Stories from the Herald & Guardian: Utilizing Simulations, Role-Playing, Storytelling, and Games in Teaching

Concurrent Session 2
Streamed Session

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Brief Abstract

Stay a while, and listen to our tale across multiple gameful projects as we share where our stories intersect and what we’ve learned from our journey. From simulations in undergraduate courses to role-playing in professional development, we wish to inform and inspire others looking for the call to adventure.

Presenters

Keegan Long-Wheeler is an educational technologist in the Office of Digital Learning at the University of Oklahoma. Keegan uses his background in science, pedagogy, and technology to provide instructors with holistic solutions to their instructional and technological needs. Additionally, Keegan passionately creates open source professional development curriculum to engage faculty in digital literacy, experiential learning, game design, coding, and more! In particular, Keegan loves working with Domain of One's Own projects and his open professional development programs: GOBLIN, eXperience Play, WebFest, Canvas Camp, and more!
Adam Croom is a faculty member in the Strategic Communication area of the Gaylord College of Journalism and Mass Communication. Croom also serves the university in a separate capacity as the Director of the Office of Digital Learning. Croom completed his Masters at Pepperdine University where he studied education and learning technologies. His research focused on networked approaches to online learning in public relations design courses.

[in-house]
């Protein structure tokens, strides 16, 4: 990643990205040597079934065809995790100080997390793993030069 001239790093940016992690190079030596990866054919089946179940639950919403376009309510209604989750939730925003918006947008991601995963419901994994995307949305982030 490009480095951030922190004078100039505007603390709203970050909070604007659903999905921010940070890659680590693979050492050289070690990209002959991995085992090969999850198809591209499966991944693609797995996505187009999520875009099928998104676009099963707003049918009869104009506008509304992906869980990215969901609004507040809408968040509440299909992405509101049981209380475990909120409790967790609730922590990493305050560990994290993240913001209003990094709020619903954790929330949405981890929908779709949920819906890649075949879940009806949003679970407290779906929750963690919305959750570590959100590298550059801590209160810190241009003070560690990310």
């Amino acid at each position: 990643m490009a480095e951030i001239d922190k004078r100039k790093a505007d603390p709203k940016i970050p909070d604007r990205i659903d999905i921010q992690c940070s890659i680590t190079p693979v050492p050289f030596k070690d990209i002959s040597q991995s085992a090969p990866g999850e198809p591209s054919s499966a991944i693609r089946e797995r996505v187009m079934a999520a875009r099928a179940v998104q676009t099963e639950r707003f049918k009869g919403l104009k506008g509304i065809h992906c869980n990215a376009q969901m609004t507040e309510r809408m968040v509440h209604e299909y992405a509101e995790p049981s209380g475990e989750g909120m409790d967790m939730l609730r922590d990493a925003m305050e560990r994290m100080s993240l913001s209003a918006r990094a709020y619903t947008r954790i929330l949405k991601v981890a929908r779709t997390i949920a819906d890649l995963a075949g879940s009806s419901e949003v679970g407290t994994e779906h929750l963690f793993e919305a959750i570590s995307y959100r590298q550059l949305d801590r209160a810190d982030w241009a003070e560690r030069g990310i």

Extended Abstract

Teaching students how to manage systems of data has been better through experience than exposition. Executing on strategies and navigating unforeseen road blocks. Building community among instructors using shared challenges has been a phenomenal way to insight growth. Wielding curiosity through roleplaying in a fantasy world has been a great way to inspire intrinsic learning. Introducing fun into our work has helped us connect with learners and enjoy our work all the more. These are only a few of the insights we wish to share with others engaging in online learning. We hope, by showcasing our gameful assignments and learning communities, we can inform and inspire you to introduce new methods into your own courses and professional development.

During this session the presenters will share and contrast their experiences with simulations, role-playing games, and storytelling across many environments, including undergraduate courses, professional development, and online communities. For instance, attendees will see a recent implementation of a simulation for an entrepreneurship project in an undergraduate course where students competed in developing businesses. Comparing and contrasting this higher education project with various gameful professional development programs previously hosted by the presenters, we wish to share the range of insights we’ve collected from the intersections of our journeys.

Lastly we’ll discuss the impact of our journey in our professional lives. In particular, how our work is more fulfilling and fun through the student engagement and teaching we experienced.

Participants will leave having an introductory look at various gameful programs, engagement statistics from different projects, and research collected by the presenters.

We offer you our stories as you embark on your own journey. Stay a while, and listen to our tale.